The Center for Disease Control and Prevention (CDC) notes several risk factors that contribute to school violence. These risk factors include "prior history of violence; drug, alcohol, or tobacco use; association with delinquent peers; poor family functioning; poor grades in school; and poverty in the community" (CDC, 2016). The CDC states that school violence can be prevented though a number of avenues, including "universal, school-based prevention programs" that increase awareness of the issue and teach students in all grades skills to better manage their emotions (CDC, 2016).

 

Additionally, they state that programs that target parents and families can reduce the risk of violence by educating parents about effective communication and child development. Lastly, they point to outreach programs that target and mediate youth violence. Thus, the CDC affirms that everyone has an important role in stopping youth violence before it starts.

 

Yet, reports on school violence in South Florida continue to make headlines. From headlines such as "17- year-old arrested  after bringing a loaded gun to his former high school" (Miami Herald, October 26, 2016)  to "Social media threat that leads to heightened security at a high school in Boca Raton" (Sun-Sentinel, February 22, 2017). Today, school and youth violence continue to cause alarm. The term "youth violence" is used to describe "when youth between the ages of 10 and 24 years intentionally use physical force or power to threaten or harm other people" (CDC, 2016). It refers to "harmful behaviors that can start early and [that can] continue into young adulthood" (CDC, 2015).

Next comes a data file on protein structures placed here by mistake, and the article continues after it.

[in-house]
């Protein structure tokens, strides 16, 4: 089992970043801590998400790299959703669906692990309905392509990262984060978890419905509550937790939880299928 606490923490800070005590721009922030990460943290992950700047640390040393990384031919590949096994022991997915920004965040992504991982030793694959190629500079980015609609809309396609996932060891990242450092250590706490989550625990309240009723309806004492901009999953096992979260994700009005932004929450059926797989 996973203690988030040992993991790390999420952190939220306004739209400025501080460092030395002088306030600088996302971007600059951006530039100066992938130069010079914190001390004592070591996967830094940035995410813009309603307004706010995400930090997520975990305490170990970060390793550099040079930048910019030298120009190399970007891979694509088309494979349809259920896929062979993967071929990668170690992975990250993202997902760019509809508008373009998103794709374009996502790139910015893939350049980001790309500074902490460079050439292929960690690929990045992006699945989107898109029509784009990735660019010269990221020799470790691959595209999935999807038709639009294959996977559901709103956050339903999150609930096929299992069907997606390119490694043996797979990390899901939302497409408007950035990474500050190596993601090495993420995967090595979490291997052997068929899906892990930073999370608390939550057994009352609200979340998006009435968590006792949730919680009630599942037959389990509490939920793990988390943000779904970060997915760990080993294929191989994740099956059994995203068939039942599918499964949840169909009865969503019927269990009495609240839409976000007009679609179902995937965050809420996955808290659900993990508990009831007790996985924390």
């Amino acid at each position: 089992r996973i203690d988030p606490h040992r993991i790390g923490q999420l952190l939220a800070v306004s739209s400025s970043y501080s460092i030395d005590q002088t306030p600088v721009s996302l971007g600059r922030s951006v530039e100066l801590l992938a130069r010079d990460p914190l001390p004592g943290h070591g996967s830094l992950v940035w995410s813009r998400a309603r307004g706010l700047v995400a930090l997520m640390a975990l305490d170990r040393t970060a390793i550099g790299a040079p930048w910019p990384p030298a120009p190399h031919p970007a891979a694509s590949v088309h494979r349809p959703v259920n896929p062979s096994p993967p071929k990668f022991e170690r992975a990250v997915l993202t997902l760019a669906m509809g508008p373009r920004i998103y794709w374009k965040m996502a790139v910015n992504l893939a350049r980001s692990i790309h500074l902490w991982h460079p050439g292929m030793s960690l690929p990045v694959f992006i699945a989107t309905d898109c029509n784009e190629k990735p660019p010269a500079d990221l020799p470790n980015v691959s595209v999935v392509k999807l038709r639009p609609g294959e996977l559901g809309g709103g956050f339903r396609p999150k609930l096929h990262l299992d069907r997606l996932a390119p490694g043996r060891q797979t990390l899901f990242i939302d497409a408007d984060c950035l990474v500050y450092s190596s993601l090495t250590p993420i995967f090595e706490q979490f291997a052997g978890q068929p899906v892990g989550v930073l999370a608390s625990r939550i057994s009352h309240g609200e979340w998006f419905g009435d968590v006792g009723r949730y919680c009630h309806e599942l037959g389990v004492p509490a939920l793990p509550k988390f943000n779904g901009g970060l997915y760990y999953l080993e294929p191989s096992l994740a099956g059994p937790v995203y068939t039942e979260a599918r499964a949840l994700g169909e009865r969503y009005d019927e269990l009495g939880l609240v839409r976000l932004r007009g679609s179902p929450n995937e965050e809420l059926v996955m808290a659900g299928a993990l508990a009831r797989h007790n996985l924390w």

It is important to be aware and to be vigilant against school violence because it touches the lives of many of our youth. Children and adolescents can be a victim or a perpetrator of violence. Additionally, youth may not be the victim or the perpetrator, but they can witness violence perpetrated against peers. The negative impact of youth violence extends beyond young victims, as it can cause harm to the physical, mental, and economic health of all community residents.

 

According to the CDC, some violent acts (e.g ., bullying, slapping, or hitting) can in fact inflict more emotional and psychological damage than observable, physical harm. Others violent acts, such as "robbery and assault (with or without weapons)" can result in serious injury and, if severe enough, can result in death (CDC, March 2016).

 

Therefore, the ultimate youth violence prevention goal for educational institutions and society in general, should be to stop youth violence from the outset rather than minimizing the harm after incidents of violence. Broward County Schools is leading the way locally by creating and implementing several prevention strategies.